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CRS – Advanced Gene Editing: CRISPR – Cas9

Advanced Gene Editing: CRISPR-Cas9, Congressional Research Service, April 28, 2017. [via FAS]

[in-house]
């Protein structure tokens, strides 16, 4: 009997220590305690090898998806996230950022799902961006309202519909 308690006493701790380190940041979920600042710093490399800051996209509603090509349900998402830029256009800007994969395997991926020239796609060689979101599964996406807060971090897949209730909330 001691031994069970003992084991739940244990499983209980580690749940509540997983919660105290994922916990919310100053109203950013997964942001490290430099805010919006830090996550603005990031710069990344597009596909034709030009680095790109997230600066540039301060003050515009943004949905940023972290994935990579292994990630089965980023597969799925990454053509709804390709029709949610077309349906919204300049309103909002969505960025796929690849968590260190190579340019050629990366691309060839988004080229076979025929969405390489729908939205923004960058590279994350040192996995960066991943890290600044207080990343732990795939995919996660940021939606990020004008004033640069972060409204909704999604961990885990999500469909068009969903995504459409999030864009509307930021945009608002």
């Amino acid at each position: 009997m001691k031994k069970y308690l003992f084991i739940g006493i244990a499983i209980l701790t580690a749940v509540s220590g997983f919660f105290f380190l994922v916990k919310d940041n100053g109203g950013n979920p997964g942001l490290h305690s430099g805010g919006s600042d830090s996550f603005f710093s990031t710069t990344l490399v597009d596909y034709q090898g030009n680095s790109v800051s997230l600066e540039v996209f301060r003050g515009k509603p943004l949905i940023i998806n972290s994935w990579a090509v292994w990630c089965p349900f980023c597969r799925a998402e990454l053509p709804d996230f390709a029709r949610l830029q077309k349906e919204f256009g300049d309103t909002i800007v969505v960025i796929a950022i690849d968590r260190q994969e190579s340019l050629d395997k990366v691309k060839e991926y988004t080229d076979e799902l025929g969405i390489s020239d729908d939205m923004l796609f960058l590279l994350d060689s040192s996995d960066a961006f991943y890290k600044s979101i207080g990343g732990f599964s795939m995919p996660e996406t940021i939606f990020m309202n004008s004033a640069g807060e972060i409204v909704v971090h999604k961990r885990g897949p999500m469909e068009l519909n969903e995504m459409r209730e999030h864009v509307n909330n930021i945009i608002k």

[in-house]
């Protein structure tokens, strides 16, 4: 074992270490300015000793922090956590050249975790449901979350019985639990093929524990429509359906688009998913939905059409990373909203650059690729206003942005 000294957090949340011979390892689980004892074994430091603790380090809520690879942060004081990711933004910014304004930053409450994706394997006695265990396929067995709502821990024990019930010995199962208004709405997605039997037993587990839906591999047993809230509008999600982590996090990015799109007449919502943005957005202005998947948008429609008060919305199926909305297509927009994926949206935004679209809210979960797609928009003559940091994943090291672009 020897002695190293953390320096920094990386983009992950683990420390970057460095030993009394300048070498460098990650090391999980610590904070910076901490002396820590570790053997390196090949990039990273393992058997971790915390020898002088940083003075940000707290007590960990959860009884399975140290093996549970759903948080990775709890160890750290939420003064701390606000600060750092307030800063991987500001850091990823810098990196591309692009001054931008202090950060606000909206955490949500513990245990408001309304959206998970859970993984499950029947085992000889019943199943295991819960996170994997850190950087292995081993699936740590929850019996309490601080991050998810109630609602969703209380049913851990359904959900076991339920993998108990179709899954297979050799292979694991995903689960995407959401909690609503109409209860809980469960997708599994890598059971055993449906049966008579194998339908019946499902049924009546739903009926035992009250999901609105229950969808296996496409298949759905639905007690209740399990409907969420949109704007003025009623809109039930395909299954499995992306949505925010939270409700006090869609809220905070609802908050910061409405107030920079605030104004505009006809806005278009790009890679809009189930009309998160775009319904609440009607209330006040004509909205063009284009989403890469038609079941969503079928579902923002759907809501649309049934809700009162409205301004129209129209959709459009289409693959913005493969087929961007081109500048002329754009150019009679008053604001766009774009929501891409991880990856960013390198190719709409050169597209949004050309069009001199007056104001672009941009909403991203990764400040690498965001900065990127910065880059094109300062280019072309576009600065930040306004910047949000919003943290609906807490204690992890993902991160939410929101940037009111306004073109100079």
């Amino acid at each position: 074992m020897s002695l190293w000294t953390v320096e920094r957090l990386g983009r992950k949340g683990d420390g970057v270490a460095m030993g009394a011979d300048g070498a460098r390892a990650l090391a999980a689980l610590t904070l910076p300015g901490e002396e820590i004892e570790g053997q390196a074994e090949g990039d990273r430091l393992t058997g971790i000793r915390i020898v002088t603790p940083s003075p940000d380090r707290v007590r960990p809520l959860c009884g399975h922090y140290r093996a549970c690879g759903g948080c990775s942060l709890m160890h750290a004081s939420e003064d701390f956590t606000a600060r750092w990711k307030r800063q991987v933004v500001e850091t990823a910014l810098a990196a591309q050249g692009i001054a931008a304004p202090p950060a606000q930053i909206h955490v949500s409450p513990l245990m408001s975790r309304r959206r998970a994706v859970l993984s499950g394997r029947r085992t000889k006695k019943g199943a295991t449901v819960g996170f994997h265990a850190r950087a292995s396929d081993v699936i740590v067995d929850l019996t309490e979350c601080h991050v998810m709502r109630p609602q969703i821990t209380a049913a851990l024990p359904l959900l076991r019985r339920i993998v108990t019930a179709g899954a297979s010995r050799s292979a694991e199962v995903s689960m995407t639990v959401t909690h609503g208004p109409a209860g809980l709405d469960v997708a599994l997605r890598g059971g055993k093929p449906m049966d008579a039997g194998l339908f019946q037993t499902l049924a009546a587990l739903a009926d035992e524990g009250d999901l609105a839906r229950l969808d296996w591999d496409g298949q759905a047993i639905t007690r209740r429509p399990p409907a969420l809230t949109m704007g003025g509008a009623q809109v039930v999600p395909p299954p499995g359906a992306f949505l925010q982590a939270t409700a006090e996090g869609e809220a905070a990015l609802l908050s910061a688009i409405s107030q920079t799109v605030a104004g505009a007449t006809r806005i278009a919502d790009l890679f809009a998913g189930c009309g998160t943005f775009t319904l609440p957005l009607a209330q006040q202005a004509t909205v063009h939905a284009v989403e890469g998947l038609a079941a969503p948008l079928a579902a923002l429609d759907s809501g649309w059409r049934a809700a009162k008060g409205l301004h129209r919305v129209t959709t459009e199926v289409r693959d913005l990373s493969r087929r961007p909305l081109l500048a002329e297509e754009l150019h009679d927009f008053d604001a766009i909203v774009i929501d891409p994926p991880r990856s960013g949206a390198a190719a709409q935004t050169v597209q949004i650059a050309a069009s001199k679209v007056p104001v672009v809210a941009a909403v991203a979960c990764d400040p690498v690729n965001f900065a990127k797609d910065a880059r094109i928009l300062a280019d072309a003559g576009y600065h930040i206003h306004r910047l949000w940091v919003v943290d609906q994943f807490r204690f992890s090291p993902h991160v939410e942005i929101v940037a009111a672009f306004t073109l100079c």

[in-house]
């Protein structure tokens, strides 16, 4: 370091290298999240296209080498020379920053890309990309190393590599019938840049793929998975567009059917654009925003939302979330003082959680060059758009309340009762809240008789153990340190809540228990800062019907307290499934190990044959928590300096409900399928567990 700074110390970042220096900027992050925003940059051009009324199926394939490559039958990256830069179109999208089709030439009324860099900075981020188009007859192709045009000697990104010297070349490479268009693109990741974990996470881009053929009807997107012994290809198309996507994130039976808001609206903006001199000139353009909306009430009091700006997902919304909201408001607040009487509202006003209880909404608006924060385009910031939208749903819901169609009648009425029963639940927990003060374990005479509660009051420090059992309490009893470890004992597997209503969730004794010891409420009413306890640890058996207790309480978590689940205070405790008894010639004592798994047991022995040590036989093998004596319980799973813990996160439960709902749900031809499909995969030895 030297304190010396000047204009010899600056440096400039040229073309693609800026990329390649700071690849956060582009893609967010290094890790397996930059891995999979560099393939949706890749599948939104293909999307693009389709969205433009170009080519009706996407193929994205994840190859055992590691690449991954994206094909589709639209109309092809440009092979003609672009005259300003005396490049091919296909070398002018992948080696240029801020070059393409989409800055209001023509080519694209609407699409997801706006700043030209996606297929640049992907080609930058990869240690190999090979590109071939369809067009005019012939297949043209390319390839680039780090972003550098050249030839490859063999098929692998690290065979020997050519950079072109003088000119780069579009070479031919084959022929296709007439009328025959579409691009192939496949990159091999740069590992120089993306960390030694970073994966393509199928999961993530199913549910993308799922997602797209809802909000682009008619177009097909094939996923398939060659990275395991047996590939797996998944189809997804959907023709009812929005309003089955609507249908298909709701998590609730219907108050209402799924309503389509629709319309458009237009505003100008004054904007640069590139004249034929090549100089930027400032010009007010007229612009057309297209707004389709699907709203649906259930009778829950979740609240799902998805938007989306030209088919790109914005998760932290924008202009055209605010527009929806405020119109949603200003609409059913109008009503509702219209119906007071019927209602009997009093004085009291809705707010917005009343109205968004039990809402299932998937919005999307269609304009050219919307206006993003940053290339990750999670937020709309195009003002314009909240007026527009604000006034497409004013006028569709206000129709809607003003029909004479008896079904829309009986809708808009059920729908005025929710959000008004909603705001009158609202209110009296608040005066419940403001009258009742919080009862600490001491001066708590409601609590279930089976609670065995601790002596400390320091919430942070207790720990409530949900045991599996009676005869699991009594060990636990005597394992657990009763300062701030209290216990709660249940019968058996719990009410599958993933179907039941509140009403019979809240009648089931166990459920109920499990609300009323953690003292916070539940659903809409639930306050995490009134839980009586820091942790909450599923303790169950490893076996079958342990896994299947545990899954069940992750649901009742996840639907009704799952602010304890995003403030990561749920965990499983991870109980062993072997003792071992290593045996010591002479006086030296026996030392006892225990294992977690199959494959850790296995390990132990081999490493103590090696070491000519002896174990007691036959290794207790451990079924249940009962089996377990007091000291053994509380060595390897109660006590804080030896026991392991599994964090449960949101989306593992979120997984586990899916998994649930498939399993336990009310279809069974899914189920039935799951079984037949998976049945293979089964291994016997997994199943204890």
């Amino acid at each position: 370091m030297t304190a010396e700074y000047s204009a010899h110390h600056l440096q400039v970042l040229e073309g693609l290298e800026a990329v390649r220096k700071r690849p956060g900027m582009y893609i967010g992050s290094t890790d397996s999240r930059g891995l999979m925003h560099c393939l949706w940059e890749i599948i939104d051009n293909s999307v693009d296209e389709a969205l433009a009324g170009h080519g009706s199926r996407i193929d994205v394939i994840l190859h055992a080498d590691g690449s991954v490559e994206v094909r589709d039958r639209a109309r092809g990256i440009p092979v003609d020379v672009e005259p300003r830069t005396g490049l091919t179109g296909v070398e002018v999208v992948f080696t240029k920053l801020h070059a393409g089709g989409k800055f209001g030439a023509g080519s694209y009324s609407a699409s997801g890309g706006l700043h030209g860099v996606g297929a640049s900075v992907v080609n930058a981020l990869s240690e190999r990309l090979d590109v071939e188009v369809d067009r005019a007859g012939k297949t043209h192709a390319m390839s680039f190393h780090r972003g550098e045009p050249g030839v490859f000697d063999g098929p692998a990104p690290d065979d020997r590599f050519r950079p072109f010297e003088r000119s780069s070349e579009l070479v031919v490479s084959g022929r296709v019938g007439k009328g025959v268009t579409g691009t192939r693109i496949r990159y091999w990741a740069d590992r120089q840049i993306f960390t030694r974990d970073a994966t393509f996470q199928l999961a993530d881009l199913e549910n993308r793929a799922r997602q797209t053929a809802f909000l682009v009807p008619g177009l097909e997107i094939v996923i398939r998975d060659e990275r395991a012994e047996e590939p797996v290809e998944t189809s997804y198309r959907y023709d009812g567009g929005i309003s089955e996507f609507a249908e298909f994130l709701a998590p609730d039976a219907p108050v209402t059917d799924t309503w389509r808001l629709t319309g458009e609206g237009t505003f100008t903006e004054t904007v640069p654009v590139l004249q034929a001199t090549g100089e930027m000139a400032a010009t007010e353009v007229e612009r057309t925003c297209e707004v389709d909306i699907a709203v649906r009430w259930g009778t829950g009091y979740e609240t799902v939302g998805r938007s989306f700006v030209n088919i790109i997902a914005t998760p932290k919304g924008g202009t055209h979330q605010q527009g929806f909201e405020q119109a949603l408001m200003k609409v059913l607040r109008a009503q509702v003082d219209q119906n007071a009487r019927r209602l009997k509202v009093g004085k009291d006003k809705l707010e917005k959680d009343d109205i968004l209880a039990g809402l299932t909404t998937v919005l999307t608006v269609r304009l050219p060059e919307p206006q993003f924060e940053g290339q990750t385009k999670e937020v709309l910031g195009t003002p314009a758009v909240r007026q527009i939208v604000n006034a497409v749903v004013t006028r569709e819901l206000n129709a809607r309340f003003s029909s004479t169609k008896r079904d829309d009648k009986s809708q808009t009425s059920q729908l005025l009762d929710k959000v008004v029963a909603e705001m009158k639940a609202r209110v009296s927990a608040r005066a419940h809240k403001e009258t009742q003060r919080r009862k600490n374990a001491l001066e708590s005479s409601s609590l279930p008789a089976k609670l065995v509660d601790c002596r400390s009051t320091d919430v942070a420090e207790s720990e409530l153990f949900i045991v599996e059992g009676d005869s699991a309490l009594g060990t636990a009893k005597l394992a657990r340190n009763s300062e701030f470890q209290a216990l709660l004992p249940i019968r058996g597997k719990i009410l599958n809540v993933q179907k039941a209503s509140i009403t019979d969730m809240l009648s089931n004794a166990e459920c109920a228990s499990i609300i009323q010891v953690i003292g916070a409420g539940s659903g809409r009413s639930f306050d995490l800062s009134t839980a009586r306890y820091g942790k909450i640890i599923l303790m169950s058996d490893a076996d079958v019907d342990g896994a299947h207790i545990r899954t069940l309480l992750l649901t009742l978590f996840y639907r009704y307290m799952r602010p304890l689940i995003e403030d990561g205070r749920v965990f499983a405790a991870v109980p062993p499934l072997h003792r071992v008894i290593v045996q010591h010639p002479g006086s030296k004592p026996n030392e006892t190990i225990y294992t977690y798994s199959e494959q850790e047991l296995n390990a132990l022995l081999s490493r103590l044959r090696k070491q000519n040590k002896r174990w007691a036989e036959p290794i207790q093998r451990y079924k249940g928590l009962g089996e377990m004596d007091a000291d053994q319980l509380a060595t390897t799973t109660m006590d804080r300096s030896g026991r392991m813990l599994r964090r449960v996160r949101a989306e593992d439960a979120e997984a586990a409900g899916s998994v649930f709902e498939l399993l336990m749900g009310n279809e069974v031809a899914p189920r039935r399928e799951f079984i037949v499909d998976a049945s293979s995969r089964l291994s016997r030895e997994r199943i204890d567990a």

“Scientists have long sought the ability to control and modify DNA—the code of life. A new gene editing technology known as CRISPR-Cas9 offers the potential for substantial improvement over previous technologies in that it is simple to use and inexpensive and has a relatively high degree of precision and efficiency. These characteristics have led many in the scientific and business communities to assert that CRISPR-Cas9 will lead to groundbreaking advances in many fields, including agriculture, energy, ecosystem conservation, and the investigation, prevention, and treatment of diseases.Over the next 5 to 10 years, the National Academy of Sciences projects a rapid increase in the scale, scope, complexity, and development rate of biotechnology products, many enabled by CRISPR-Cas9. Concomitant with the promise of potential benefits, such advances may pose new risks and raise ethical concerns. For example, recent experiments by Chinese scientists and others that modified human embryos using CRISPR-Cas9 gene editing have sparked ethical debates, raising such concerns as how the genetic change would affect not only the immediate patient, but also future generations who would inherit the change without choice. Additionally, CRISPR-related approaches (i.e., gene drives) are being considered to reduce or eliminate the mosquito that serves as the primary vector for the transmission of Zika or malaria, thereby improving public health. Some scientists have raised ethical questions and expressed concerns about the unintended ecological consequences of eliminating a species or introducing a genetically modified organism into an open environment. Some experts assert that the current system for regulating biotechnology products—the Coordinated Framework for the Regulation of Biotechnology—may be inadequate, with the potential to leave gaps in oversight. Regulatory gaps may lead to increased uncertainty that could affect the development of future biotechnology products or a loss of public confidence in the ability of regulators to ensure that such products are safe. In the 115thCongress, policymakers may want to examine the potential benefits and risks associated with the use of CRISPR-Cas9 gene editing, including the ethical, social, and legal implications of CRISPR-related biotechnology products. Congress also may have a role to play with respect to regulation, research and development, and economic competitiveness associated with CRISPR-Cas9gene editing and future biotechnology products.”

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